Consumers are not to be held accountable for the degrading effects of plastic on the planet. «Microplastics are so broad that it’s impossible for a consumer to solve»
Fionn Ferreira’ device that removes polluting particles from water
A twenty-year-old chemistry student and Grand Prize winner of the 2019 Google Science Fair. He is launching GLIC: the first community platform that brings young scientists together through the testing of the method that Ferreira developed; which extracts 88 percent of microplastics from water samples.
The young innovator and environmental enthusiast talked to Lampoon. About the device he designed to remove the polluting particles from water. We know that plastic is wreaking havoc on ecosystems and polluting our oceans, but until now, we have learned little about the effect of the broken plastic system on people.
No Plastic in Nature: Assessing Plastic Ingestion from Nature to People commissioned by WWF and performed by University of Newcastle, Australia discovered that we eat approximately 2000 tiny pieces of plastic per week. That equates to about twenty-one grammes per month, or slightly more than 250 grammes per year.
Every week, we ingest a credit card’s worth of plastic by polluted food and water (WWF study 2019). And their consumption has been connected to Alzheimer’s and cancer. On a human and biological level, Ferreira explains two major issues concerning microplastics.
«One is that they bio accumulate. If a fish eats a piece of plastic, and a larger fish eats that fish, the plastic will carry through the food chain. If we eat the fish, the plastic will enter into our body too and will accumulate. The other is that the chemicals put into plastic are worrying. Often there are plasticizers such as Bisphenol A, also called BPA, or colorants, which could be heavy metals. Biofilms are kinds of bacteria that can grow in the plastic, and can be harmful. These biofilms, as well as the Bisphenol A and colorants always had a link to cancer mutations. Recent studies suggest that plastics, if small enough, can cross the blood brain barrier. And we don’t know what happens there».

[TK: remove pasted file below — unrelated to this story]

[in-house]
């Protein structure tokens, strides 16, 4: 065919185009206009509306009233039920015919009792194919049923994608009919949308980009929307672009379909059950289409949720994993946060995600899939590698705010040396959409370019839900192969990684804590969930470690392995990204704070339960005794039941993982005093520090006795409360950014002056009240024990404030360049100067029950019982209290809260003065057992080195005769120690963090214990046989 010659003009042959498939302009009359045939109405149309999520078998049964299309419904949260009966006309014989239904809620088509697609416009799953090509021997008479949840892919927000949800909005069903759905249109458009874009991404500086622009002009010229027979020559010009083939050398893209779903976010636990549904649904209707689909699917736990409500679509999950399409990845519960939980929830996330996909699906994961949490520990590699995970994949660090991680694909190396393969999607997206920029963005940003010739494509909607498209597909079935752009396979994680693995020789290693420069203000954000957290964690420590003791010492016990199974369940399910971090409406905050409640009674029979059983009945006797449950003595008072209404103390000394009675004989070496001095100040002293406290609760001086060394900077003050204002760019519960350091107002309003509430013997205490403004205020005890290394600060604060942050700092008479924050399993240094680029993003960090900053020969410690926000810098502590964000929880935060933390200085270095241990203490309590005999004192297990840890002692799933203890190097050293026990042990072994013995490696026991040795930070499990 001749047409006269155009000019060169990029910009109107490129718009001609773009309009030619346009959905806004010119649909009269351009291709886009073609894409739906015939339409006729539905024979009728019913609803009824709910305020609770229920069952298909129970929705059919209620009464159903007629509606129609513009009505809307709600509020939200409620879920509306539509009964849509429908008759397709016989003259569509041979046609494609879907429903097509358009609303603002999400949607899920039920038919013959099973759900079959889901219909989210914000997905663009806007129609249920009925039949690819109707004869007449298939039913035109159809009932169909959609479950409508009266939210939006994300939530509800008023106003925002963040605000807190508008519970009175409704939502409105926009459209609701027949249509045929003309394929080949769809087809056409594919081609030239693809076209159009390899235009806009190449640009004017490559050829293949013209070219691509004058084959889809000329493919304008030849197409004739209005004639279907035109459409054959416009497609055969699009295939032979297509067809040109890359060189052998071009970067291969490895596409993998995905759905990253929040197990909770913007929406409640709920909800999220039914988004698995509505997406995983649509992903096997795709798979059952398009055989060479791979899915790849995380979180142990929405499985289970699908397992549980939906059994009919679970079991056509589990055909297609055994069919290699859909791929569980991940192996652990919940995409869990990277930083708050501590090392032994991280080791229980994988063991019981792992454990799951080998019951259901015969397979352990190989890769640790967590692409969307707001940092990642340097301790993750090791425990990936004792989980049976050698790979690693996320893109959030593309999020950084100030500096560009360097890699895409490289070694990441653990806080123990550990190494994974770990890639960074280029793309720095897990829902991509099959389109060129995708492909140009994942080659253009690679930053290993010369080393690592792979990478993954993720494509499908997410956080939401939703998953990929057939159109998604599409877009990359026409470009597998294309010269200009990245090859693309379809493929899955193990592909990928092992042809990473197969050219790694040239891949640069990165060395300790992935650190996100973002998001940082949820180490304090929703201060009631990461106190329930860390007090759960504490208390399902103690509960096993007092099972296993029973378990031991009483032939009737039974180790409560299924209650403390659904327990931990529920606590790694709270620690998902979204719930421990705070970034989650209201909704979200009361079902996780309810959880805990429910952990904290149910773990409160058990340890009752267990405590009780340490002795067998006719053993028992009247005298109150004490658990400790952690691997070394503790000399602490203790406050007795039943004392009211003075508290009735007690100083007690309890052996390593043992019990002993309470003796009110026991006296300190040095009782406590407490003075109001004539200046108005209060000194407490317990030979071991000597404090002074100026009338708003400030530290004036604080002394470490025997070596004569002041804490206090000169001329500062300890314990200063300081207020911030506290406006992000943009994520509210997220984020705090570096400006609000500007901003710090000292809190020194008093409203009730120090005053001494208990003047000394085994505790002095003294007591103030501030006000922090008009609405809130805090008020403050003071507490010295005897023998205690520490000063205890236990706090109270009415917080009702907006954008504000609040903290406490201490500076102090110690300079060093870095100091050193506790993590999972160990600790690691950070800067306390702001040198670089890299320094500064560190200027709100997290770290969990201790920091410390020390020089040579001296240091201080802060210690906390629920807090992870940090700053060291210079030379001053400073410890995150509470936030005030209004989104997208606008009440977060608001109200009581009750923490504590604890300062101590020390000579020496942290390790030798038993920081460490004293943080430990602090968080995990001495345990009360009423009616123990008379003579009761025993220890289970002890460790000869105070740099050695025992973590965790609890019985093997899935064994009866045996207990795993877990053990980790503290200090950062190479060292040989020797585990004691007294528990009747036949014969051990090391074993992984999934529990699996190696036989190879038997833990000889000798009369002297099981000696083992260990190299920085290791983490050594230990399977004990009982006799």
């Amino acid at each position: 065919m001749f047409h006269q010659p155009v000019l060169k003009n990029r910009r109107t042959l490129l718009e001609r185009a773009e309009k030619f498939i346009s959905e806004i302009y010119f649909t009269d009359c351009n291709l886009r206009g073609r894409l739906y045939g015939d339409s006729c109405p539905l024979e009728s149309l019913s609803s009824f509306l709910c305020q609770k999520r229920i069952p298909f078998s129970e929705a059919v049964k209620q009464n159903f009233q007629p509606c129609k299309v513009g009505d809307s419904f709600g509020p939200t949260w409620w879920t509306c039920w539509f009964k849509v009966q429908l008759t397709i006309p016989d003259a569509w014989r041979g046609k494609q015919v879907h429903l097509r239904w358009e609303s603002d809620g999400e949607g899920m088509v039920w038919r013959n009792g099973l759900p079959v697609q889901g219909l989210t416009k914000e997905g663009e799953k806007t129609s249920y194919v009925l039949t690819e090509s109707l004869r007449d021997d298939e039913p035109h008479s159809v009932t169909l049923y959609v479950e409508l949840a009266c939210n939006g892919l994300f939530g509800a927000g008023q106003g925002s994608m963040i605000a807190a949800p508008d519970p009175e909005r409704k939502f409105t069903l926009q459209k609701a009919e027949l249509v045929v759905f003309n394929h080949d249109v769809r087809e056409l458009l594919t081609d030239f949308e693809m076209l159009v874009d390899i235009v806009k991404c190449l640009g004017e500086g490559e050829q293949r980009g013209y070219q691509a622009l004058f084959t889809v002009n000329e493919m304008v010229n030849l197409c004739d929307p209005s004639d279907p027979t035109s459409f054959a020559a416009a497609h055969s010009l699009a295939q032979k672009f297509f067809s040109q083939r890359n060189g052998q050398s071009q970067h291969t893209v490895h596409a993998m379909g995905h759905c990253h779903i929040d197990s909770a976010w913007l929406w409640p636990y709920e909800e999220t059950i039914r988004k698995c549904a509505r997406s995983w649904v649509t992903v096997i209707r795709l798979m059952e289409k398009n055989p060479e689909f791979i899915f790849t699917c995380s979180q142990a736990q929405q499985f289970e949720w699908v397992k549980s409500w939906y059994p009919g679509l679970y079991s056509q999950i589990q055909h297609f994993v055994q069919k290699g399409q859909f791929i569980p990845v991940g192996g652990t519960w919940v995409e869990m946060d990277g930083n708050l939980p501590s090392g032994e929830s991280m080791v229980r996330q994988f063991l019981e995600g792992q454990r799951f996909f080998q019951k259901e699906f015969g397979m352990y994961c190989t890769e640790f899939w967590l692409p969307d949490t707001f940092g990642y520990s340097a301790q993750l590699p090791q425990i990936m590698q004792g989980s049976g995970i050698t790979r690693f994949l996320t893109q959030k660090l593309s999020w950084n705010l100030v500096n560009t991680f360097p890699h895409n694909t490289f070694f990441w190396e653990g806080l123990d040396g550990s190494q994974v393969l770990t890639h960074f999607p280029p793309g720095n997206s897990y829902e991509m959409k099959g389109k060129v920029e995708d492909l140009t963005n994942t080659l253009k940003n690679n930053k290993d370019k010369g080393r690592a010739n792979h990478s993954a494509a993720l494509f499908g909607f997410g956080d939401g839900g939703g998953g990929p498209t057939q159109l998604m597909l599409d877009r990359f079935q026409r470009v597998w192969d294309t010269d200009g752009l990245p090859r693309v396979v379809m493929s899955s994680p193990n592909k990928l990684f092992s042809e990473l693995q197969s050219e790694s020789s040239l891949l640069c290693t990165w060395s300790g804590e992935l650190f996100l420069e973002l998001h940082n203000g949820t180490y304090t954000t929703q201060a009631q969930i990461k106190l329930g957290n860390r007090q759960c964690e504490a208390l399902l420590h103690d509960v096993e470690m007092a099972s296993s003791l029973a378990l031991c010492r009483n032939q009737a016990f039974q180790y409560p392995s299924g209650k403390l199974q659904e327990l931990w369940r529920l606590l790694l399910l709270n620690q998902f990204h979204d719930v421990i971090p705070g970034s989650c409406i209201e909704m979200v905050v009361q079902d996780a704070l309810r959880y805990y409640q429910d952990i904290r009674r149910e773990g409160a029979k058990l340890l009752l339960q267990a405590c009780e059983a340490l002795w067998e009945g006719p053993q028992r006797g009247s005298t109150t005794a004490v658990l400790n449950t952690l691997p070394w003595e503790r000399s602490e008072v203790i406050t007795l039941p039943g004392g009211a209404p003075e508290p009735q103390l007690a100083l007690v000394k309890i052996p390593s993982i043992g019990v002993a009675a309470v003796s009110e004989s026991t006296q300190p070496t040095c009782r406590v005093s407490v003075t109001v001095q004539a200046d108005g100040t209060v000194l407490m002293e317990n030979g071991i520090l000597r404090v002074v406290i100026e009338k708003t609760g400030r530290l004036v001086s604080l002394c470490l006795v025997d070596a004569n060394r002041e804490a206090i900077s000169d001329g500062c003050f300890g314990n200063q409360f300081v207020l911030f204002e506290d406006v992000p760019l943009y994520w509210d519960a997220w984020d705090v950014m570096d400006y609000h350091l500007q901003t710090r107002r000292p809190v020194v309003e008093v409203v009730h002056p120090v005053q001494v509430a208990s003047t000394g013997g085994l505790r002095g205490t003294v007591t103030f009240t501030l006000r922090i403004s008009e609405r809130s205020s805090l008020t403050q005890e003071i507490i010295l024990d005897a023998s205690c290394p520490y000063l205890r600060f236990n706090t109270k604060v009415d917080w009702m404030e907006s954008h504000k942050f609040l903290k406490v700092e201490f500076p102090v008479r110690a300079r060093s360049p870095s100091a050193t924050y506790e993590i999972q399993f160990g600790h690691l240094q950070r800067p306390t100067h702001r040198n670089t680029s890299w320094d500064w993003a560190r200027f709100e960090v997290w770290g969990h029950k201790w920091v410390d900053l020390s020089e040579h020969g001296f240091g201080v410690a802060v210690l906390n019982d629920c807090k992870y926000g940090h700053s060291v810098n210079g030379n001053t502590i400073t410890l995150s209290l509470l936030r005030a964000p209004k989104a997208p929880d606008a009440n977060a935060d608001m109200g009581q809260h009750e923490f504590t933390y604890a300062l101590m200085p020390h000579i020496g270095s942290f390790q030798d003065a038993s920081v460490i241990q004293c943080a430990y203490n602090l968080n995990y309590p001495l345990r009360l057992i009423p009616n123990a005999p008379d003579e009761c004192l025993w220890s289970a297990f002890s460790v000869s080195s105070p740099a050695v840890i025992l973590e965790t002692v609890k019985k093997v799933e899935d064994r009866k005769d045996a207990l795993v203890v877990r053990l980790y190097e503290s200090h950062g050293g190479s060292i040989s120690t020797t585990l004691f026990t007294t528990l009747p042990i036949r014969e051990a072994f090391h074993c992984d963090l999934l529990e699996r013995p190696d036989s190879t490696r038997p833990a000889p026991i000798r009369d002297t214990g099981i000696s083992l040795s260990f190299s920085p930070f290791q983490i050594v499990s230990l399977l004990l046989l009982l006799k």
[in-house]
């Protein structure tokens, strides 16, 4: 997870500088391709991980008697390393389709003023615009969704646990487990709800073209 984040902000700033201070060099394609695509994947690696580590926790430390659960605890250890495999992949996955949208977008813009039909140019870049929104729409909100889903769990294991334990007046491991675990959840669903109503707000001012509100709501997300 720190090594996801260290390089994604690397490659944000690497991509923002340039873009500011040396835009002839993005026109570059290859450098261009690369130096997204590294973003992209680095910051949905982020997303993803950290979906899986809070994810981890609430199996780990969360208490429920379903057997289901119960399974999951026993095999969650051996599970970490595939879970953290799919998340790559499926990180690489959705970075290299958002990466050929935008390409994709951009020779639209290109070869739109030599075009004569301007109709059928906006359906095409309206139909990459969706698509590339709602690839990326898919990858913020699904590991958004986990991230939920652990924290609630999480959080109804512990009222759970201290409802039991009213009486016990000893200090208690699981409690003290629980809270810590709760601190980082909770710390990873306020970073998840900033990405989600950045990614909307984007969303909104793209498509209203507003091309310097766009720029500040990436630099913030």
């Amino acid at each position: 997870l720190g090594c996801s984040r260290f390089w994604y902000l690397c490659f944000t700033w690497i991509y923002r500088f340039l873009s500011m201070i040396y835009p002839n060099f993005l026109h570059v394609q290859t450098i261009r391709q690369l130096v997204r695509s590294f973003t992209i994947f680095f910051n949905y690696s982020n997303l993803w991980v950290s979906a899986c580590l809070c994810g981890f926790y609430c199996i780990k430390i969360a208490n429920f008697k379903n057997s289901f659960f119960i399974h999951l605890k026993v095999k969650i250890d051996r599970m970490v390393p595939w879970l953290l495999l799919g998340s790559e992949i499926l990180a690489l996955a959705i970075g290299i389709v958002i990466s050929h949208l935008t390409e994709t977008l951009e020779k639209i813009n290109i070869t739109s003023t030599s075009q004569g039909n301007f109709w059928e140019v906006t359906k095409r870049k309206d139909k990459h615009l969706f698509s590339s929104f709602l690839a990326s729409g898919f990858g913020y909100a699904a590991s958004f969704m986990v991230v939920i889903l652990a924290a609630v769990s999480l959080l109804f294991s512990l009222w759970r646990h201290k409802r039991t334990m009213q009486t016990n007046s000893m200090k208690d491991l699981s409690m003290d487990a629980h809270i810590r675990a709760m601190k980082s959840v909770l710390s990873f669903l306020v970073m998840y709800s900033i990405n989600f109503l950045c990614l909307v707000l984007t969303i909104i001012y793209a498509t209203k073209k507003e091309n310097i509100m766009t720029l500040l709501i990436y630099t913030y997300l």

Removing microplastics from water with ferrofluid
After a kayaking trip on the coast of Ireland, Ferreira was horrified by the amount of plastic pollution he witnessed on the seashore. He decided to roll up his sleeves and create a system to extract microplastics from water himself; after being unable to find any methods for their removal.
Several devices to search for microplastics using LEGOs; scrap wood; and various microcontrollers and sensors were concocted. Following numerous failed attempts, he developed a device that uses a magnet-based method to extract particles from water with high extraction rates while also being quick, non-harmful, and clean.
His research is a modern approach for removing microplastics from water with ferrofluid. A magnetic liquid made from vegetable oil and rust powder (called magnetite). This liquid is non-polar, and it attracts non-polar plastics. In order to detect the presence of plastics, he built a spectrometer. A machine that shines light through a water sample. Light shines through it and the light resonates; absorbed by the plastic and a measure can be calculated on the other end.
«I decided to do more extensive testing: I built a robot that could do tests for me; as well as a specialized microscope, which could analyze the water samples. A software then counted the number of plastics on any microscope image, and then got back all the data. It resulted in an average of 88 percent decrease in plastics when I applied my method, which was quite high». Ferreira explains.
How to achieve 100% decrease in plastics
The big question is: how do we achieve that 100 percent? Ferreira is currently working with a team of engineers in the United States. «This method was just one application. What we are looking for is to daisy-chain several machine. It does the method once – the water that comes out gets put into another method – and it does it again. We could do it four times in a row, and though we’ll never get 100 percent, we’ll still be closer», he states in response.